Arthur Hayes, CEO of crypto exchange platform BitMEX, recently said that Bitcoin is society’s best hope for a private form of money. The Seychelles-based BitMEX has risen to become one of the larger crypto trading and exchange platforms in the world. Its CEO, who is…
Arthur Hayes, CEO of crypto exchange platform BitMEX, recently said that Bitcoin is society’s best hope for a private form of money. The Seychelles-based BitMEX has risen to become one of the larger crypto trading and exchange platforms in the world. Its CEO, who is known to be bullish on the future of cryptocurrencies, has stated that digital assets will be the new private form of money.
In a blog post published on January 3, 2019, titled “Two sides of the coin: the bifurcated near-future of money,” Hayes proclaimed centralized e-money as the near future of money, describing it as a:
“synthesis of the existing central bank system and our increasingly corporatized economy.”
To expound his theory, Hayes used WeChat Pay as an example. The platform, which is one of the most innovative payment platforms in China, makes it easy for customers to pay merchants seamlessly on a mobile app connected to your bank account.
Hayes believes that, while payment platforms like WeChat Pay are gradually disrupting traditional fiat payments, a potential issue that could arise in the future is the one of privacy.
The various mobile payment systems now offered by major players in different parts of the world differ in their details. But in some cases, they know almost everything about you: what goods and services you purchase, as well as where and when you purchase them, which can presumably be linked to all the other data they have on you.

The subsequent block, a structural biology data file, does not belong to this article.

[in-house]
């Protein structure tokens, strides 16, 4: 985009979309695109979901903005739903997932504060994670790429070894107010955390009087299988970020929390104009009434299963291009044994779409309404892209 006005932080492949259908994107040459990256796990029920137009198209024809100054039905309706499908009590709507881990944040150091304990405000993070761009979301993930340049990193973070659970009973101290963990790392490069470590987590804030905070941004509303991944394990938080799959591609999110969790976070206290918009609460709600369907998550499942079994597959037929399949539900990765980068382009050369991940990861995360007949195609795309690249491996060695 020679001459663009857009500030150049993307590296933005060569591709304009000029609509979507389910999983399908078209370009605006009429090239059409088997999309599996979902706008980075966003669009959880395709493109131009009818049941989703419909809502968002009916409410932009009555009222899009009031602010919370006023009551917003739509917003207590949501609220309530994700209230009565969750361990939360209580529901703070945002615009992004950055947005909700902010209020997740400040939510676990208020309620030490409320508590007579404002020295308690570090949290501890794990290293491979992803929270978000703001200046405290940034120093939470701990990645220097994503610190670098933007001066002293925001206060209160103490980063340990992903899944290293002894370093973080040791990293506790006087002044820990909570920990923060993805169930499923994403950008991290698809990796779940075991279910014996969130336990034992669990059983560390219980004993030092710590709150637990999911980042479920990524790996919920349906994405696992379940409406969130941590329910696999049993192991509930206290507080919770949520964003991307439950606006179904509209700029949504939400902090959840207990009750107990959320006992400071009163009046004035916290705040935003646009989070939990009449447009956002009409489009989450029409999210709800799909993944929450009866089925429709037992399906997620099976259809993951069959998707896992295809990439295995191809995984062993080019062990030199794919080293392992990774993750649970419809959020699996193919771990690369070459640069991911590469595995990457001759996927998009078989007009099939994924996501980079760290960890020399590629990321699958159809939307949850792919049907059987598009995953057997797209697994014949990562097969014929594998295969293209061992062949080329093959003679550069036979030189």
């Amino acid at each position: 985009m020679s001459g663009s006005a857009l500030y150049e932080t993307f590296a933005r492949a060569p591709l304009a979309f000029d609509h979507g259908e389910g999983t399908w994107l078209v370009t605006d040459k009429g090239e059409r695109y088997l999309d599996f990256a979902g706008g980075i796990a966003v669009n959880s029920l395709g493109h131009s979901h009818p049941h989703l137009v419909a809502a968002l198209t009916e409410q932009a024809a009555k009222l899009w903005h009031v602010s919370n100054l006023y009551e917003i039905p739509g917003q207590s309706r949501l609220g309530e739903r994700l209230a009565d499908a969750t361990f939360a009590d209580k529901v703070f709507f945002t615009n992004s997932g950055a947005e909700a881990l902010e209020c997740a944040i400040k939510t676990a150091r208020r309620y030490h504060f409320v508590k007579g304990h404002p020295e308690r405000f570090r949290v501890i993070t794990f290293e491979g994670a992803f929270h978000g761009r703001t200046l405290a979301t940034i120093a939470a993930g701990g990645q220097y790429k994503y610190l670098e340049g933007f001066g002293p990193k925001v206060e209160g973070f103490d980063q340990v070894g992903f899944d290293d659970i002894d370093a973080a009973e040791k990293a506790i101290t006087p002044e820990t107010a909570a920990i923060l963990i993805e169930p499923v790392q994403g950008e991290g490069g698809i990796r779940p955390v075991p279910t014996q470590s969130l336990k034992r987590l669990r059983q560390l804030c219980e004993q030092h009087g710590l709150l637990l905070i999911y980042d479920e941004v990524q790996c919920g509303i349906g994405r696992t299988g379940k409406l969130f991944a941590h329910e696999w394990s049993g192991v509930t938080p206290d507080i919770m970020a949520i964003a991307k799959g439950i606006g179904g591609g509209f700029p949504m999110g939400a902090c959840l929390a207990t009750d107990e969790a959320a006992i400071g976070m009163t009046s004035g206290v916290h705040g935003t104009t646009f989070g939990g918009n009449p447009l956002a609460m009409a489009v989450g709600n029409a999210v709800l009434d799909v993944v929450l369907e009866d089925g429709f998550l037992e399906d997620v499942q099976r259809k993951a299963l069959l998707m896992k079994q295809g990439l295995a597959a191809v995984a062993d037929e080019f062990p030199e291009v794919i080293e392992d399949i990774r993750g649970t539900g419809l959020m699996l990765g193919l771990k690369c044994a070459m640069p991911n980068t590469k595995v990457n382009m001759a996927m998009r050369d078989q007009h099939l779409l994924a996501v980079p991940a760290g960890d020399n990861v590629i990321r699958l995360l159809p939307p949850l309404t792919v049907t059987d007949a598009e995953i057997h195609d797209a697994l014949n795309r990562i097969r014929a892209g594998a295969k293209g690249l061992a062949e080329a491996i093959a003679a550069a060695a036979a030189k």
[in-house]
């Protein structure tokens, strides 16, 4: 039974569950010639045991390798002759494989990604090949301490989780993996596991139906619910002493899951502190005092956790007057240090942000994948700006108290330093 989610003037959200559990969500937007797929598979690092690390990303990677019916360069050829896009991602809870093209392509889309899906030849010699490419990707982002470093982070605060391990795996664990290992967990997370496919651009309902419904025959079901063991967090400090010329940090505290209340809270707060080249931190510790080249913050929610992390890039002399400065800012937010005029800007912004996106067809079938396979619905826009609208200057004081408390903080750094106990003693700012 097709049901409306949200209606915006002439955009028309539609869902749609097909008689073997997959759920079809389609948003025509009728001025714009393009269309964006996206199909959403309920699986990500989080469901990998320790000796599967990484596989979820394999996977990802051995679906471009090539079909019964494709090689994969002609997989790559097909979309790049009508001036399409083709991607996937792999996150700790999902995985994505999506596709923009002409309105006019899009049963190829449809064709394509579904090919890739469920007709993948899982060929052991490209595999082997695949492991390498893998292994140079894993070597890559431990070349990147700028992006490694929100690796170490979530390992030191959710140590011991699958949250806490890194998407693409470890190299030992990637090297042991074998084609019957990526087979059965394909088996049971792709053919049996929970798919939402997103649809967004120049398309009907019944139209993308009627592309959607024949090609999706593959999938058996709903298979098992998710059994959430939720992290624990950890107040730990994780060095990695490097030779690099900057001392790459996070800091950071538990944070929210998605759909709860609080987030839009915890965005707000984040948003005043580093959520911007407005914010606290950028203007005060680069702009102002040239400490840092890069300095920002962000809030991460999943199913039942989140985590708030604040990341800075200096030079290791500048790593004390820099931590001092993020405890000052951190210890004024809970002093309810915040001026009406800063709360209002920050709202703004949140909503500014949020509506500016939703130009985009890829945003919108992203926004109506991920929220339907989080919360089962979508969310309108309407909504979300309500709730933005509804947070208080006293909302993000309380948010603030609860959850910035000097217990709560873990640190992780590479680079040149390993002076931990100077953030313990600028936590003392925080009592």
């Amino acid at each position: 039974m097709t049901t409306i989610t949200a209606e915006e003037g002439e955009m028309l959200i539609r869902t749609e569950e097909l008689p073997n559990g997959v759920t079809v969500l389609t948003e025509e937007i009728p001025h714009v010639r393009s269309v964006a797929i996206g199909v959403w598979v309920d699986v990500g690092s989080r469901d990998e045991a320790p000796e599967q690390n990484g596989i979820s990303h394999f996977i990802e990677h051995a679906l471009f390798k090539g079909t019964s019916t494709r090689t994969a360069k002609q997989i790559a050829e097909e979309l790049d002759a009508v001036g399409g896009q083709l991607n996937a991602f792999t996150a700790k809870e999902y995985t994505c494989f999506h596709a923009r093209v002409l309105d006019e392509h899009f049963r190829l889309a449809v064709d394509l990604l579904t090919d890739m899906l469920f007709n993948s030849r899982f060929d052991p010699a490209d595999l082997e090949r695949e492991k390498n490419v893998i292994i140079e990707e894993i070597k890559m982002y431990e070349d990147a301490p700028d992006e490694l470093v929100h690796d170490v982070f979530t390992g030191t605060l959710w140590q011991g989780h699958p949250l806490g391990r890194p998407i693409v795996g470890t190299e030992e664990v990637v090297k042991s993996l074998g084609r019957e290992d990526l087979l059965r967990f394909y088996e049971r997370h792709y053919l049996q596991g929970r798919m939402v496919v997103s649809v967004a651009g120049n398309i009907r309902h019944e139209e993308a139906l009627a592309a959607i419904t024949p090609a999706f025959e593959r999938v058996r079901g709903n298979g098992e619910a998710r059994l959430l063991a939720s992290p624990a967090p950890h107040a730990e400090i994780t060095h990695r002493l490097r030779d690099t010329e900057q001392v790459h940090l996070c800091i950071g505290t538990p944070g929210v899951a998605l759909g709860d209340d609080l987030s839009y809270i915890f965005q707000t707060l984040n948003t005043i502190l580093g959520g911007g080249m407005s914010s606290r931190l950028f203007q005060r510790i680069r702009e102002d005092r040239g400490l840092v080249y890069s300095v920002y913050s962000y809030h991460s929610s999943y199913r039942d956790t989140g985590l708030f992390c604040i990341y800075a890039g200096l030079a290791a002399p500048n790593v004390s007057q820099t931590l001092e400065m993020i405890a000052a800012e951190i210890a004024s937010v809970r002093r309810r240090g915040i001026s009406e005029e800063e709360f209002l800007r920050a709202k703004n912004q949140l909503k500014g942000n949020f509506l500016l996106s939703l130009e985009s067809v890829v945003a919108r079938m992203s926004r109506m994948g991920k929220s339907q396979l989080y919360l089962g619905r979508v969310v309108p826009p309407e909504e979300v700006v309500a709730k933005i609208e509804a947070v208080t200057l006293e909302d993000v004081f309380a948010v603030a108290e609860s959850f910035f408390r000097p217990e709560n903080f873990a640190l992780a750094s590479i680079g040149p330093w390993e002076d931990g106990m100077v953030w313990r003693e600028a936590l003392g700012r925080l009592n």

The BitMex CEO went further by highlighting the access that these private corporations have on customer information, which he says will make it increasingly easy for government agencies to get access to them as well, which could act as a violation of customers’ privacy.
Acknowledging this risk, he said:
At the same time, we’ve seen our governments in the West, when the spirit moves them, lean hard on our corporate friends to cough up our personal information. Unsurprisingly, the corporations tend to comply with these requests.
As a solution, Hayes identified Bitcoin’s decentralized and peer-to-peer nature, touting the ability of the world’s most popular digital asset to protect customers’ identities while also serving as a viable means of making payments.
Bitcoin runs via a network of voluntary, independent, and self-interested actors, who neither demand nor require any favors or permissions; a few basis points in transaction fees is literally all they want from anyone — and all they’re allowed to take. And while the public address of any Bitcoin wallet, and its transaction history, are visible to all, no personally identifiable information is contained in any transaction. Which means that Bitcoin, or something like it, is perhaps society’s best hope for a private form of electronic money.
Featured image from Shutterstock.
Last modified: January 24, 2020 10:52 PM UTC